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2012 gl1800
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Discussion Starter · #1 ·
My new to me 2004 wing with less than 2500 miles still has it's original tires in very good condition. No cracking and so on. Do I need to change them due to age. Worried they may have lost grip.
 

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My new to me 2004 wing with less than 2500 miles still has it's original tires in very good condition. No cracking and so on. Do I need to change them due to age. Worried they may have lost grip.
Most tire manufactures recommend replacing your tires after ten years, some say after 6 years. Over the years chemical reaction in the tires can cause the tires to become unsafe, this can lead to catastrophic tire failure. Environmental conditions like exposure to sunlight and coastal climates, as well as poor storage and infrequent use can quicken the aging process. Your tires are pushing that 10 year mark, to be on the safe side I'd replace the tires even though they show very little wear.
 

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I would just ride it like it was meant to be ridden and plan on replacing the tires soon. Unless you are saving it for a museum piece.
gumbyred
 

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killer driller
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I would just ride it like it was meant to be ridden and plan on replacing the tires soon. Unless you are saving it for a museum piece.
gumbyred
If you do decide to keep running keep an eye on them for seperation and chunks of rubber coming out,
 

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My new to me 2004 wing with less than 2500 miles still has it's original tires in very good condition. No cracking and so on. Do I need to change them due to age. Worried they may have lost grip.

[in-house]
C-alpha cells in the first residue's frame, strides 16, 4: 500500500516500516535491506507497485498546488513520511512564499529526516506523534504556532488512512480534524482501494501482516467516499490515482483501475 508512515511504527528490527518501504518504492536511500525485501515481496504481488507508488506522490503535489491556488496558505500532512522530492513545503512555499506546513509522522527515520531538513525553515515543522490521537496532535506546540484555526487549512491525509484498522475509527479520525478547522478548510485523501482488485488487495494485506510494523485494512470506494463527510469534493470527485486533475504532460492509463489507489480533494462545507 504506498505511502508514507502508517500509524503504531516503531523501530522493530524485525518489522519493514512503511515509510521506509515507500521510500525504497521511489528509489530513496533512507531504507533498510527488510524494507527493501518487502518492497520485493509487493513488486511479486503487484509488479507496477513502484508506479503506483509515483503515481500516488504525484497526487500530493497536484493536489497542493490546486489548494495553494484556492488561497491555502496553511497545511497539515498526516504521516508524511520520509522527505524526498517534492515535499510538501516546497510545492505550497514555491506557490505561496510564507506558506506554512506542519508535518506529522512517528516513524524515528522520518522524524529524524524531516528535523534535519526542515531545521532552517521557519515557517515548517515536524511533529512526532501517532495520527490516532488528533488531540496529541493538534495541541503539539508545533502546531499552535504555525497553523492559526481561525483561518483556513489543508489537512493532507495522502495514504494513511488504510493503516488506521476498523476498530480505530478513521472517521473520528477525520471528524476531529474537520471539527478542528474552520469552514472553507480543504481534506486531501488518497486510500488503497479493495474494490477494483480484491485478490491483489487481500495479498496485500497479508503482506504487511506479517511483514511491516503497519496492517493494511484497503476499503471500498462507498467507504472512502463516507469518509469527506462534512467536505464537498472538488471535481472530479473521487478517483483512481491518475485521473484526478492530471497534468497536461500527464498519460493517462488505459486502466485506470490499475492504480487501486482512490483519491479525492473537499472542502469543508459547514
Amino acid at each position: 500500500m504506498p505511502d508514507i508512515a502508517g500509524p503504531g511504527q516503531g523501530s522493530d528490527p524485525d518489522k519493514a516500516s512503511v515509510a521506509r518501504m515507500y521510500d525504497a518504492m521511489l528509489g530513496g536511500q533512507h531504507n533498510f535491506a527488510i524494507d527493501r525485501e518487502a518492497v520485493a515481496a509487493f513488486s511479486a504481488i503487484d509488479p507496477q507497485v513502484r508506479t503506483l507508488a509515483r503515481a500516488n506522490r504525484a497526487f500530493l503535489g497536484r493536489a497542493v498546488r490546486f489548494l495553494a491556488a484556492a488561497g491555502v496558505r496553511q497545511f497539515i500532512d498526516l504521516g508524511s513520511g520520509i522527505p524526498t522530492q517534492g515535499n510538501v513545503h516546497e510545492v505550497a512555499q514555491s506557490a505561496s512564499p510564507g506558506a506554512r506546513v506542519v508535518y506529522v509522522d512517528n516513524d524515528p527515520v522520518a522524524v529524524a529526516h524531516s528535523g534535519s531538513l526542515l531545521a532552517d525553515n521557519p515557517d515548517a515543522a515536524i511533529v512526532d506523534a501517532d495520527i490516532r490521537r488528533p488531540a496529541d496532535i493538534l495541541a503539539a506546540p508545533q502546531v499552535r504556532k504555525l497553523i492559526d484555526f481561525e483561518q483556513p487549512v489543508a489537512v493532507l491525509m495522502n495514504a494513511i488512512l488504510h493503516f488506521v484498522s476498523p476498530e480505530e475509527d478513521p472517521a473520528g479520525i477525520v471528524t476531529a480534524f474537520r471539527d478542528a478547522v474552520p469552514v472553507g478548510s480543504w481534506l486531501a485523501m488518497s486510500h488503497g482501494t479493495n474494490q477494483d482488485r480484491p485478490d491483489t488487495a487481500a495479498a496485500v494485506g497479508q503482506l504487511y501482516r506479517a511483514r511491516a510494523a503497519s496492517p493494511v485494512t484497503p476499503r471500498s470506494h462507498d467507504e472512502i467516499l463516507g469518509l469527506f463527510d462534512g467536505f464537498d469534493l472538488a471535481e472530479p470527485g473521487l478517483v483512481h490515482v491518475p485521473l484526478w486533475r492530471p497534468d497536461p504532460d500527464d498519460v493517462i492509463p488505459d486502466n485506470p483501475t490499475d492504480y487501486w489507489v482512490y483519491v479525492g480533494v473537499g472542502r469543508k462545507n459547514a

I would replace them to ride the bike just for piece of mind.
But, I would keep them, original tires are collectible to guys who restore older bikes, and they can bring in a good price!

Ride Safe,
Goodoni
 

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2012 gl1800
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Discussion Starter · #6 ·
Thanks, the bike has been dry stored so will prob use them and replace when I have the money.
 

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If they don't show any cracking I'd use 'em. No sidewall or tread edge cracking or any signs of cracks in the thread grooves and I'd say good enough.
 

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Oh - THAT guy...
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Much of age damage is NOT visible to the naked eye. Many people run 20 year old tires dozens of times and never have an issue. I have personal experience through me or family/fiends with at least 6 tire failures due to age. You do not know all the history of the tire since it is new to you (was it run low pressure before you owned it, road hazard damage internally, etc) so it is a gamble. Ride them all you want, but if it was my bike I would replace them sooner rather than later. But then, I prefer to spend a little money now and not roll those particular dice with my life.
 

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I had a bike that had sat for 20 years in a backyard on it's original tires, I ran them for about four years and they never showed any wear on them. Of course I am sure the tread would have gripped the road like the iron band around a wagon wheel, and they were not under the load that a Goldwings tires are either.

Please don't follow that bad example, use good judgement and keep an eye on them. If they grip well and look good then they should be fine, however the manufacturer who is only interested in selling more tires, and protecting themselves, want you to buy new tires every three to five years.
 
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